White-footed ant on the march in the region
An army of white-footed ant invaders armed with a sweet tooth and a penchant for the indoors could be more widespread in Southland than previously thought, Environment Southland says.
The white-footed house ant, which generally has a strong hold in only northern climes, have recently been sighted in Riverton around the Taramea Bay Road area.
Previously they were known to be present in only a small pocket in Gladstone, where they became established in 2009.
Environment Southland biosecurity officer Paula Hatton said the foreign ant pests were of concern to Environment Southland because, once established, they were difficult to control as they did not tend to take bait to their nests.
The ants crawled through small gaps in houses and often nested in walls as they scoured for food and water - particularly sweet items, she said.
They were distinguishable from other ants by their tendency to forage in long lines rather than the scattered nature more common to their native ant counterparts.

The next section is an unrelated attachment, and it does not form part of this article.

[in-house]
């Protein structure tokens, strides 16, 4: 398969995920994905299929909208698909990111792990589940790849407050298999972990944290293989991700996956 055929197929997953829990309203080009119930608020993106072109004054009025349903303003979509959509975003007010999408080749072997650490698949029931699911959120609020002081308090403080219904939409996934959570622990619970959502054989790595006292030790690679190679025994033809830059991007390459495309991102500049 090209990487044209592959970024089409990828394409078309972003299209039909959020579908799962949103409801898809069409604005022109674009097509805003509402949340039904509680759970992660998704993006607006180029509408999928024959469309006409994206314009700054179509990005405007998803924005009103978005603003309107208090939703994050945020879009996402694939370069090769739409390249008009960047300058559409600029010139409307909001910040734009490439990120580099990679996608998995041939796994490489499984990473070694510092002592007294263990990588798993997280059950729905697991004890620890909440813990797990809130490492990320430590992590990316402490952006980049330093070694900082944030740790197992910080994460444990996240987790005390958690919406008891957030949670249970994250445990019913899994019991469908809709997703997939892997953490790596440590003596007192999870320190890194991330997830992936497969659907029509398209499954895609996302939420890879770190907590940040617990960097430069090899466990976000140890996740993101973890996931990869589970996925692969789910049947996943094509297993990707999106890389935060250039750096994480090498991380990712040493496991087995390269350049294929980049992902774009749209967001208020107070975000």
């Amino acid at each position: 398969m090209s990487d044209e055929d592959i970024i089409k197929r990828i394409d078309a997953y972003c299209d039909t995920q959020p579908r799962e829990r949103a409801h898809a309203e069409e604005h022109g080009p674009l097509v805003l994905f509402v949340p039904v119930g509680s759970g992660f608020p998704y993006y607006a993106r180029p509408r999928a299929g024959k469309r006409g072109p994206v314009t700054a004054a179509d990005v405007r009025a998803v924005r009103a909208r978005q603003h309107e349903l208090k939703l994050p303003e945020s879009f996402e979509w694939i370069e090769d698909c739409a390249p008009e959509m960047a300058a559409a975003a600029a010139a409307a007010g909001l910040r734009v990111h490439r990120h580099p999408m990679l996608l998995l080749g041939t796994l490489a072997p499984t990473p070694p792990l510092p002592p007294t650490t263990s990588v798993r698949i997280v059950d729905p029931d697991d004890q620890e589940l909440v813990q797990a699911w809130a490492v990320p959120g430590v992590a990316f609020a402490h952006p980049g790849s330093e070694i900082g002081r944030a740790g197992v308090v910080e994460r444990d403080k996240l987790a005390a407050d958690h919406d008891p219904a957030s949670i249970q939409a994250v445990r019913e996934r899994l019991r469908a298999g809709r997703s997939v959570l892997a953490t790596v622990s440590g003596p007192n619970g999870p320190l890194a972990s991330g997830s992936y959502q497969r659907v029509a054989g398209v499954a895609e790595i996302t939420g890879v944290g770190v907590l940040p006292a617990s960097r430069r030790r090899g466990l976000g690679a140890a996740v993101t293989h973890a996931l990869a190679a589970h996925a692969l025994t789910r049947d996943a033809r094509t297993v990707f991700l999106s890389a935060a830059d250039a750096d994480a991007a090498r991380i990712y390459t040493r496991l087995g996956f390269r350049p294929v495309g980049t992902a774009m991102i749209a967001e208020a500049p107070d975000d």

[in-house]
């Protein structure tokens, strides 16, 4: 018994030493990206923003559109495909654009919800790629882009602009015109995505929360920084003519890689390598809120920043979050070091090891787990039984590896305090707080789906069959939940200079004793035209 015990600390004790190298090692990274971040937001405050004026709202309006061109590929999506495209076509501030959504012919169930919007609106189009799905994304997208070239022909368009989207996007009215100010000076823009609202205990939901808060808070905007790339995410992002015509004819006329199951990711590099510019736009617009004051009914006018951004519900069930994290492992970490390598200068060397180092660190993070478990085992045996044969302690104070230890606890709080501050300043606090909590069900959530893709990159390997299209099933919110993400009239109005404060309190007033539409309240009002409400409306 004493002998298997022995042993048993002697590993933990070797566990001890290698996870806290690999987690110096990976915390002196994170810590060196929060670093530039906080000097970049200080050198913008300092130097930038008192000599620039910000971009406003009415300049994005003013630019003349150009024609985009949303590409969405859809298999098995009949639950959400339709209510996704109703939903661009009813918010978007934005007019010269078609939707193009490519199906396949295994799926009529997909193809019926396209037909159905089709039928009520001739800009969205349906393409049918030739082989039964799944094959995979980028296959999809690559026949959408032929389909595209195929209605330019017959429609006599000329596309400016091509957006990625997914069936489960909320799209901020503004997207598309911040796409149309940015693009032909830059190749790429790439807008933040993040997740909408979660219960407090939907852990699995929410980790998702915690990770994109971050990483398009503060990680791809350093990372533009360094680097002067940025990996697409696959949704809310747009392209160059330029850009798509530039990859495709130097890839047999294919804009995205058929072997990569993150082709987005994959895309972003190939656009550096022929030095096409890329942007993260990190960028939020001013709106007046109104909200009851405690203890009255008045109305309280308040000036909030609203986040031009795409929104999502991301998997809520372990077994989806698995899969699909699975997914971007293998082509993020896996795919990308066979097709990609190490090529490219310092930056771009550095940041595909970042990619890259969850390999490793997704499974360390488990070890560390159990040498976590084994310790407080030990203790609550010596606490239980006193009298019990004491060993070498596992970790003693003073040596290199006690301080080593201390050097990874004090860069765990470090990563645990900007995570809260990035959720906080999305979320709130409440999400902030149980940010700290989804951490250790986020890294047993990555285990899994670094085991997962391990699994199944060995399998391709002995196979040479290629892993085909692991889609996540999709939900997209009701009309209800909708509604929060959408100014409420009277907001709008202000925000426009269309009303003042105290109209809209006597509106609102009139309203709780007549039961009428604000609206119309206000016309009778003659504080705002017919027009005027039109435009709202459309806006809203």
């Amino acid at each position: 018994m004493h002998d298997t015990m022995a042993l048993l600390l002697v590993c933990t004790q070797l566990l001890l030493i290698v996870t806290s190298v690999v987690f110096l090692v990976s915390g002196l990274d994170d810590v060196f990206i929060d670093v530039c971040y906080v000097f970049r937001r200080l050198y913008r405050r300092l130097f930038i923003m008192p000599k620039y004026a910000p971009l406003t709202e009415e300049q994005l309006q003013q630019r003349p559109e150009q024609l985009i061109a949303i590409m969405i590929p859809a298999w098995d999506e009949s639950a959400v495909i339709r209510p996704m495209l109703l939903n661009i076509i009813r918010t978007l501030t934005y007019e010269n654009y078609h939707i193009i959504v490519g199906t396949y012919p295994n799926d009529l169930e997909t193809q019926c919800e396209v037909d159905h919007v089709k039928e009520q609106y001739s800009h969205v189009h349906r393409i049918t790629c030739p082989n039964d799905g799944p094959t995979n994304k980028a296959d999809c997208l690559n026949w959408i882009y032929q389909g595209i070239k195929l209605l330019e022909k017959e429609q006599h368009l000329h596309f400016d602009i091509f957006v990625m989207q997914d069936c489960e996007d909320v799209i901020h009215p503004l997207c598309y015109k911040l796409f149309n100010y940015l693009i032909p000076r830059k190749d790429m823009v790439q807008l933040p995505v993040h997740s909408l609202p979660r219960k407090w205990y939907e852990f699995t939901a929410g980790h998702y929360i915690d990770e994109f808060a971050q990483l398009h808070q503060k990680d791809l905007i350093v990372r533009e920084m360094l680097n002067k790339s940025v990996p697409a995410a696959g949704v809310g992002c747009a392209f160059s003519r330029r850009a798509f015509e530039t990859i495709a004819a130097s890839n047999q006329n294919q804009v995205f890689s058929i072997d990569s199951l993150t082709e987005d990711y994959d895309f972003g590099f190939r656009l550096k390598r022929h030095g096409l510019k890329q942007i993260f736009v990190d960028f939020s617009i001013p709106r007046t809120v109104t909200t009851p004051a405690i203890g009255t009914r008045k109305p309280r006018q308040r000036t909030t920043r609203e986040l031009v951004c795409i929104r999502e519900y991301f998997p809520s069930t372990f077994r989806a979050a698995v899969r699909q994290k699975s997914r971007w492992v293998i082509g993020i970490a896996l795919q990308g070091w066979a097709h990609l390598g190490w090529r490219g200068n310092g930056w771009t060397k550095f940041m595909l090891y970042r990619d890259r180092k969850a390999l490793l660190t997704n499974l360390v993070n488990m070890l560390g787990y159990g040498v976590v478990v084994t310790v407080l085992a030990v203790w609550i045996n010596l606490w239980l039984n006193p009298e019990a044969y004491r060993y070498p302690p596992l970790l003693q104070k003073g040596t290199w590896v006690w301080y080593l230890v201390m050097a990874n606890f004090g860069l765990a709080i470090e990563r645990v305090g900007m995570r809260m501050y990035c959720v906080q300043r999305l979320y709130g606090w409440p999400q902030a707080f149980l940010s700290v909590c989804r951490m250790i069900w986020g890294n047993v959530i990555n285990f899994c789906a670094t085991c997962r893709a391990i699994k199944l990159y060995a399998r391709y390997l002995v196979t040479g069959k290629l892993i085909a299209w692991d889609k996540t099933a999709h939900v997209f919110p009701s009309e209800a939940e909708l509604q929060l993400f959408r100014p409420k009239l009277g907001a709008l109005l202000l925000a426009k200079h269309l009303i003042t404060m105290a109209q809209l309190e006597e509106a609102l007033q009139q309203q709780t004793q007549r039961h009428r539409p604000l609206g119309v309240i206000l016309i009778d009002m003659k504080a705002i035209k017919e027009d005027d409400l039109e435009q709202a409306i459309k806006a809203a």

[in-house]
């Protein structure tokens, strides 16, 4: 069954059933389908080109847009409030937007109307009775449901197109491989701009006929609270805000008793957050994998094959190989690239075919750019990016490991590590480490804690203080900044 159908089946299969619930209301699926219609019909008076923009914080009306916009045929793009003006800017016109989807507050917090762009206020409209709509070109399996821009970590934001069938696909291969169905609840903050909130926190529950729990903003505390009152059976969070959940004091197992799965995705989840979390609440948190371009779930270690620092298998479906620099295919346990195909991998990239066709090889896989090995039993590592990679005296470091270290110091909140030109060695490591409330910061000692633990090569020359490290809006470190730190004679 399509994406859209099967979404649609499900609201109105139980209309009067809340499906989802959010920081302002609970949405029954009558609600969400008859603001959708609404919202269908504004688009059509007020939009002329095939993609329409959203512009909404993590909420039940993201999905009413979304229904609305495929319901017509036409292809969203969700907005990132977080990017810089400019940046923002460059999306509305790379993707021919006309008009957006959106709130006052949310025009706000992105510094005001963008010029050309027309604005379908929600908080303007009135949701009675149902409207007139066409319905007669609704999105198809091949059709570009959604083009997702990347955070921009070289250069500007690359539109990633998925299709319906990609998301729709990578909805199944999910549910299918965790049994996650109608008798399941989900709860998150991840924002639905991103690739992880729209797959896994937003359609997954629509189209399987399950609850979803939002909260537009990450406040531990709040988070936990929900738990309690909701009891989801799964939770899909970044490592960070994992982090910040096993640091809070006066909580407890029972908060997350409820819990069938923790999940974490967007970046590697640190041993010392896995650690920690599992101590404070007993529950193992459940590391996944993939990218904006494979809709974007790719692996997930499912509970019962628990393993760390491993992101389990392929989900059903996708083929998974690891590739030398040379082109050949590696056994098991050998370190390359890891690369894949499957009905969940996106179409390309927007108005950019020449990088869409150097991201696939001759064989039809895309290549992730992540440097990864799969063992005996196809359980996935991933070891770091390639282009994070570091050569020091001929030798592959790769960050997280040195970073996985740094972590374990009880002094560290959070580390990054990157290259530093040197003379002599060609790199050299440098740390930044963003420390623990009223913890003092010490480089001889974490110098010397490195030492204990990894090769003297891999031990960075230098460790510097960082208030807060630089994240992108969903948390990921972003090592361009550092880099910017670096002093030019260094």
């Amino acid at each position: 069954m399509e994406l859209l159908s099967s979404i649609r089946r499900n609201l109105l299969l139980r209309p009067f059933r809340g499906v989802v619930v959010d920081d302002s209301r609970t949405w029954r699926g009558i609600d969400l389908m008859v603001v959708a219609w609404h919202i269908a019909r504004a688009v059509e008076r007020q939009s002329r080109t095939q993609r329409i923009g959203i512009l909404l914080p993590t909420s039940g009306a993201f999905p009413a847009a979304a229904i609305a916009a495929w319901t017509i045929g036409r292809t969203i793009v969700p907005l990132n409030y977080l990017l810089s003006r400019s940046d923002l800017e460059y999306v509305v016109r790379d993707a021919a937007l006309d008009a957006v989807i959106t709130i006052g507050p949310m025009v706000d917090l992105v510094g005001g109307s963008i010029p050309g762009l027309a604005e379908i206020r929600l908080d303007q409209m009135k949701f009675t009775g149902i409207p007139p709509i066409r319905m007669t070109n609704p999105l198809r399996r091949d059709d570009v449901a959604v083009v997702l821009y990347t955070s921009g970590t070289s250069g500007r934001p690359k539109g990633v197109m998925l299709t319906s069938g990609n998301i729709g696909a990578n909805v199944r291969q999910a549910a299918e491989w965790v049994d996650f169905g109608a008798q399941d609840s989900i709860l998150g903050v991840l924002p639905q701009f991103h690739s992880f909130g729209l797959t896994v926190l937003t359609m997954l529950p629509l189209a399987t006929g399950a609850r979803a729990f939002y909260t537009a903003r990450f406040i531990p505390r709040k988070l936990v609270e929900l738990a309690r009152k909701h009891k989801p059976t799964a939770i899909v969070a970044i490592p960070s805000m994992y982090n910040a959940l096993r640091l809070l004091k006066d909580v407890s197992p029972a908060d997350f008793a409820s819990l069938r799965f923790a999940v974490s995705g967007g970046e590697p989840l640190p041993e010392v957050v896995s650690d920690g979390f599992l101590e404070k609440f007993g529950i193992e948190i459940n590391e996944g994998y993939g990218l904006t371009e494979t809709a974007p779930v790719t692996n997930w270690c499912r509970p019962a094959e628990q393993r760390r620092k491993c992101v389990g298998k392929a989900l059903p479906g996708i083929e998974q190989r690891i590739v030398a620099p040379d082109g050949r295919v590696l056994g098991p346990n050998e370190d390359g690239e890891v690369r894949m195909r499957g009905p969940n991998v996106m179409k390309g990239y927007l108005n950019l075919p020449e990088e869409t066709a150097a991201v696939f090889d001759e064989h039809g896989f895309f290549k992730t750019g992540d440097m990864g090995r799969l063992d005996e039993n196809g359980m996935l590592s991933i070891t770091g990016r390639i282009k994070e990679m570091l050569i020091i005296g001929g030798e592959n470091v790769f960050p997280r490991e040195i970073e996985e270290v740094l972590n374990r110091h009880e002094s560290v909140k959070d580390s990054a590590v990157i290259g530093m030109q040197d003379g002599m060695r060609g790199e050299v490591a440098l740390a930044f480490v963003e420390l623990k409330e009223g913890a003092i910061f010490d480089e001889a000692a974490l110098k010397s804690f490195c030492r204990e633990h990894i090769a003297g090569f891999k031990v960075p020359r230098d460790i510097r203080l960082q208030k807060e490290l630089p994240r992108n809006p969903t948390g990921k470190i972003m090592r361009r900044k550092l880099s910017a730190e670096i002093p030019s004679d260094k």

They also have black bodies and pale legs, hence the name, but that was difficult to detect without the aid of a microscope, she said.
Environment Southland wanted to gauge how widespread the pest had become. If people suspected they had the unwelcome ant in their home they were encouraged to provide a sample in a lidded container to Environment Southland, where it could be identified.
The insects found in Riverton have been sent to landcare research where they will be formally identified.
The Southland Times